Sources of growth and the role of policy: evidence from economic history
Topic lead: Roger Fouquet
This research topic draws lessons from economic history, particularly the history of energy system transitions, for the transition to green growth.
This research topic helps to establish the pre-conditions necessary for a new Industrial Revolution, triggered by climate change and other environmental policies.
The project will comprise both a broad assessment of the historical evidence and one or more case studies of aspects of past energy system transitions.
The two initial projects are:
- Historical evidence to inform the transition to a low-carbon economy: designed as an over-arching project to provide an intellectual framework for the more detailed work on the others. The proposal is first to review briefly governments’ roles in promoting economic growth in the past, and then consider government attempts to address coordination and collective action problems, and market failures. Finally, it will seek to offer insights from past experiences about how governments can promote growth through a low-carbon transition.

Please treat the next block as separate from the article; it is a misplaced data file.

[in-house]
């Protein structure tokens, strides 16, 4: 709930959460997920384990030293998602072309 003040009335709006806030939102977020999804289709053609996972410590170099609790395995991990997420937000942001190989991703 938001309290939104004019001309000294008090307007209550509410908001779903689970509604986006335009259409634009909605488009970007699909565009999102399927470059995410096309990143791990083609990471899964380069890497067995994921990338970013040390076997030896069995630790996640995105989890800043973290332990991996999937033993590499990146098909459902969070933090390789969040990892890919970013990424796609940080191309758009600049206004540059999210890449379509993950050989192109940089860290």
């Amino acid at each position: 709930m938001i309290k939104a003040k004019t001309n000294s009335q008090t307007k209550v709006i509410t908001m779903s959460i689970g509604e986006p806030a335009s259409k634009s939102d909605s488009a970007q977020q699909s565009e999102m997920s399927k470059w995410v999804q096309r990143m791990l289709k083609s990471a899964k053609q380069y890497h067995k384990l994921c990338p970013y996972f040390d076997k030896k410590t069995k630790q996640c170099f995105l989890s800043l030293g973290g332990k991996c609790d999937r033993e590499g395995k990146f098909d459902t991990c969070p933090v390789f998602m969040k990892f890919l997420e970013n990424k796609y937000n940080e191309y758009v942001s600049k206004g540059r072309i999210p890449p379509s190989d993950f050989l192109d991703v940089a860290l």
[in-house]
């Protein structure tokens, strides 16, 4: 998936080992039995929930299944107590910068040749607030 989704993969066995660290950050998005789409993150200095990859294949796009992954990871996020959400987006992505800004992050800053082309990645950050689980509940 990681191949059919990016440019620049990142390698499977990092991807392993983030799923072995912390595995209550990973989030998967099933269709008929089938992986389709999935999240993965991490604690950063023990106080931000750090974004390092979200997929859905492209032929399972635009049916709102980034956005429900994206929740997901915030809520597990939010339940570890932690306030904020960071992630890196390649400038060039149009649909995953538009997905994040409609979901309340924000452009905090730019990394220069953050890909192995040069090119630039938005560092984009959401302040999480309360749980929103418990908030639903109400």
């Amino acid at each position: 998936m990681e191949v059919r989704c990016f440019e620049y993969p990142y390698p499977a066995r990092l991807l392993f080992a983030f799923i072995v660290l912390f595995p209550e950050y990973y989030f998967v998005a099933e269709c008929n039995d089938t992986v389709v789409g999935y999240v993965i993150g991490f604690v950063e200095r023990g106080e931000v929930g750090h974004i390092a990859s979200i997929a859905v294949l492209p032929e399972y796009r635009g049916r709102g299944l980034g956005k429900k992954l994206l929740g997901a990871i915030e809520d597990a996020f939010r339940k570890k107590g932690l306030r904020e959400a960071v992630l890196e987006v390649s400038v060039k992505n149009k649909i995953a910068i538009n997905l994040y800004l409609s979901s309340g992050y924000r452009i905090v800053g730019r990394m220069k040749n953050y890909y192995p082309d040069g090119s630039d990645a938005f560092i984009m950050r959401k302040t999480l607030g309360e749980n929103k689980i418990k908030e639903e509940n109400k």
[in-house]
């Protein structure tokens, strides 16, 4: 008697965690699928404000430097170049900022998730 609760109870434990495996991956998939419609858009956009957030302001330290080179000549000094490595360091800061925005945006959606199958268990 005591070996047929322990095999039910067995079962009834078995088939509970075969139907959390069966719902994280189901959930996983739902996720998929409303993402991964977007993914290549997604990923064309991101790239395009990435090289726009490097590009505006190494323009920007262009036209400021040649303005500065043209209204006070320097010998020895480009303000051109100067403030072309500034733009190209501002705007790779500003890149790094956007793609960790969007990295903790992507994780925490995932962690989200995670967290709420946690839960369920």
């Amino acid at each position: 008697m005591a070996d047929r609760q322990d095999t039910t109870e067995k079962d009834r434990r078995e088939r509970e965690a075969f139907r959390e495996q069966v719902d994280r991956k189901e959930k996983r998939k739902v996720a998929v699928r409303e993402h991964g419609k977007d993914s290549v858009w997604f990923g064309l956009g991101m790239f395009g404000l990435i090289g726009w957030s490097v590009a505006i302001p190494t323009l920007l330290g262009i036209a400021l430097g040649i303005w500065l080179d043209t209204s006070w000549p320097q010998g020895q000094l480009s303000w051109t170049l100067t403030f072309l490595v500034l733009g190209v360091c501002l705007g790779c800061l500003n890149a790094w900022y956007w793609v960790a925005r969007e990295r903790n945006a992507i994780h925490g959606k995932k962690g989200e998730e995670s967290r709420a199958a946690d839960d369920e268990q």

- Ensuring energy service access to the poor in the 19th and early 20th centuries: a key problem in present-day developing economies is providing universal access to energy services to poorer members of society. In the 19th and 20th centuries, as new energy sources and technologies were introduced (such as gas and electricity, as well as railways), large shares of the population were left on the margins of these revolutions for decades. This lack of access has not been properly understood. These experiences are likely to be of great relevance to present-day developing countries, with large shares of the population at the margins of the energy service revolutions.